In 2013, Austin Nichols was the 15th-ranked player in his recruiting class by ESPN and looked to be on a steady track to eventually playing in the NBA.
Four years later, after a bumpy ride through college, the once-ranked five-star forward is fighting for his professional basketball career.
Following a high school career that garnered the 2013 Gatorade Player of the Year award in his home state of Tennessee, Nichols turned away college offers from Duke and Virginia to enroll at nearby Memphis.
Nichols was ready to take his talent locally and put Memphis back on the map. During his freshman season as a Tiger, Nichols helped Memphis reach the NCAA tournament under then head coach Josh Pastner. The following year as a sophomore saw Nichols contribute to the level a five-star recruit is expected; 13.3 points, 6.1 rebounds and 3.4 blocks per game, all while shooting 50.5 percent from the field.
Then things began to get tricky for Nichols. He decided to transfer from Memphis, choosing to sit out a year and then play at Virginia. His presence garnered the Cavaliers a top-10 preseason ranking under the assumption that a player of his caliber would produce near All-American numbers. But Nichols’ tenure with Virginia would not last long, as he was dismissed from the team for a “violation of team rules.”
Despite the turmoil, basketball tends to be a sport of second chances. And from May 15-17 Nichols got his opportunity at a second chance, though playing through a bit of sickness.
“It’s definitely different, but it’s definitely a blessing to be back on the court,” Nichols said of getting his chance to work out for NBA teams. “I’m finally getting my body in the right shape. I’m a little under the weather today, but that’s alright, I just kind of pushed through it. My shot’s looking better. Just coming out here, trying to show my talent.”
Show his talent he did. During the scrimmage portion of the combine, Nichols outshot his contemporaries by connecting on seven of his 11 attempts. While a good shooting day was helpful to Nichols’ case, the 6-foot-8 forward was more focused on trying to showcase his grit to potential employers.
“Of course, you try to show your talent,” Nichols said. “But there’s also things that don’t show up on score sheets, 50-50 balls, boxing your man out and whatnot, so I just try and hit just about every part of my game; pick and pop, stretch the floor a little bit, just do whatever my team needs me to do.”
The NBA Draft will take place on June 22, and from the time the Combine ends for Nichols, he’ll look to lineup more workouts with teams to showcase his ability again. Having played in only one organized basketball game since the 2014-15 season, the former five-star recruit feels he is now ready physically for the road ahead.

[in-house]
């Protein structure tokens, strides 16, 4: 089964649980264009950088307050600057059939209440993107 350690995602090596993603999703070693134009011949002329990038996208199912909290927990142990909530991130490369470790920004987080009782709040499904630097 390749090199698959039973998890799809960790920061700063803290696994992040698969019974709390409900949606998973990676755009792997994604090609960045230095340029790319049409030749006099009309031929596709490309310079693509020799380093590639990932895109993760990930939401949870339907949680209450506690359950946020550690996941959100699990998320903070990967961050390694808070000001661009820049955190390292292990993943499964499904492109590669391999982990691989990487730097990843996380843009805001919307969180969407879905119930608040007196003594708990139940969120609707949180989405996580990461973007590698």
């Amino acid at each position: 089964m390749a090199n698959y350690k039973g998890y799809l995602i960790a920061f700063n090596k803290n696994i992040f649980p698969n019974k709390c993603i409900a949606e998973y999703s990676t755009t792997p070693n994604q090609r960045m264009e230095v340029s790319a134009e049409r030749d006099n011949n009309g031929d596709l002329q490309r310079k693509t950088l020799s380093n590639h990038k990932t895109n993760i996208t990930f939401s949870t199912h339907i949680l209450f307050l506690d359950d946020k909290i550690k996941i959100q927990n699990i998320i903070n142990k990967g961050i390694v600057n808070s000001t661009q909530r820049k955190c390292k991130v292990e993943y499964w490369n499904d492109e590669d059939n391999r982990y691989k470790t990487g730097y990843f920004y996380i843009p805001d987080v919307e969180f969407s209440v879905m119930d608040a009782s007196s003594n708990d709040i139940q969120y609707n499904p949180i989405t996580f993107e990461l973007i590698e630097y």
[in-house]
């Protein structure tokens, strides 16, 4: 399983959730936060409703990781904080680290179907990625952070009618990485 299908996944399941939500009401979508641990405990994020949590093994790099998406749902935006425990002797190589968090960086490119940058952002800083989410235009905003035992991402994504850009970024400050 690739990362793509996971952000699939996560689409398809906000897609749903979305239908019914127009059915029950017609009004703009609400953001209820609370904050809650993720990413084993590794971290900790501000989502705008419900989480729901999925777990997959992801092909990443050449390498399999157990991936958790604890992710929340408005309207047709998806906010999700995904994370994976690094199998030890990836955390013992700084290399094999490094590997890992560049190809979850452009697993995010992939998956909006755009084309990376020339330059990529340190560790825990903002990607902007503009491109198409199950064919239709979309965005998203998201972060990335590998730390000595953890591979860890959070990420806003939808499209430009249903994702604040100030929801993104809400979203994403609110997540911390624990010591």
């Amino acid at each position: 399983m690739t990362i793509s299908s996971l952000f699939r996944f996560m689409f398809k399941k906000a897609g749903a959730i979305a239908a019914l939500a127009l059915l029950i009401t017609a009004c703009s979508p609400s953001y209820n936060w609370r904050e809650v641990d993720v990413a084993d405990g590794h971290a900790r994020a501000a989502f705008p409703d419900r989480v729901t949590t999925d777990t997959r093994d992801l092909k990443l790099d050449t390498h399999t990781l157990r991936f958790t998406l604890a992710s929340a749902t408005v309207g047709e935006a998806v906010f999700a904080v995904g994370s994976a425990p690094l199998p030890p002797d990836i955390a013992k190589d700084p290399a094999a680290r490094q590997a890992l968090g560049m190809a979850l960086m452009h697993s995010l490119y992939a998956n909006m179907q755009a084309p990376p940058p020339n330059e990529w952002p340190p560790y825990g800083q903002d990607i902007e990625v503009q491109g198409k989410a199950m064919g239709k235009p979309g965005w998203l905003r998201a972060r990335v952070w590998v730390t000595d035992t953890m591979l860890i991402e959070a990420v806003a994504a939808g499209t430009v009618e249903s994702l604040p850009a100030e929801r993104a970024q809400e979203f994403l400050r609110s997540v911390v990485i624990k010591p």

“I’ve been working out for three, four months now, so, like I said, my body is in the shape where I want it to be,” Nichols said. “I’m ready, I’m definitely ready to go travel and work out for different teams.”
Making it into the NBA is a tough task for any prospect, especially one who hasn’t really played in high-level competition in a few years. For Nichols, his situation to land a gig with an NBA team can be just as much about his mindset off the court as it is on the court. Deciding to transfer from his hometown team and then ultimately being dismissed from his new school before ever really getting to make an impact led some individuals in the basketball community to question if Nichols would ever play basketball again.
So, with the opportunity to get back on the court and fulfill a childhood dream, Nichols is out to prove he belongs, and just enjoy the experience no matter what happens.
“As a little kid I’ve always wanted to, of course, have a chance to be in the NBA like everyone does,” Nichols said. “I just busted to come out here, showed my talents and also be the best teammate I can be, I think that’s important too. Most people just don’t really understand. And just, like I said, have fun while I’m out here, too.”
From a once prominent five-star prospect to missing the invite from the official NBA Combine, an easy route to some NBA playing time may not be as probable as it once would have appeared for Nichols. While his graduating high school classmates like Andrew Wiggins, Jabari Parker, and Joel Embiid are all making names for themselves in the league, their peer will be happy with just knowing that he is giving it his best shot, regardless of the final outcome.
“’I’ve thought about that a lot, and I keep telling myself that all I want is the opportunity,” Nichols said. “I can’t be mad if I get an opportunity and I don’t make it or something. Just go out there, give it my all and that’s all I can ask for, just the opportunity. I’m not going to be mad or anything, but I’m definitely going to try my best for sure.”
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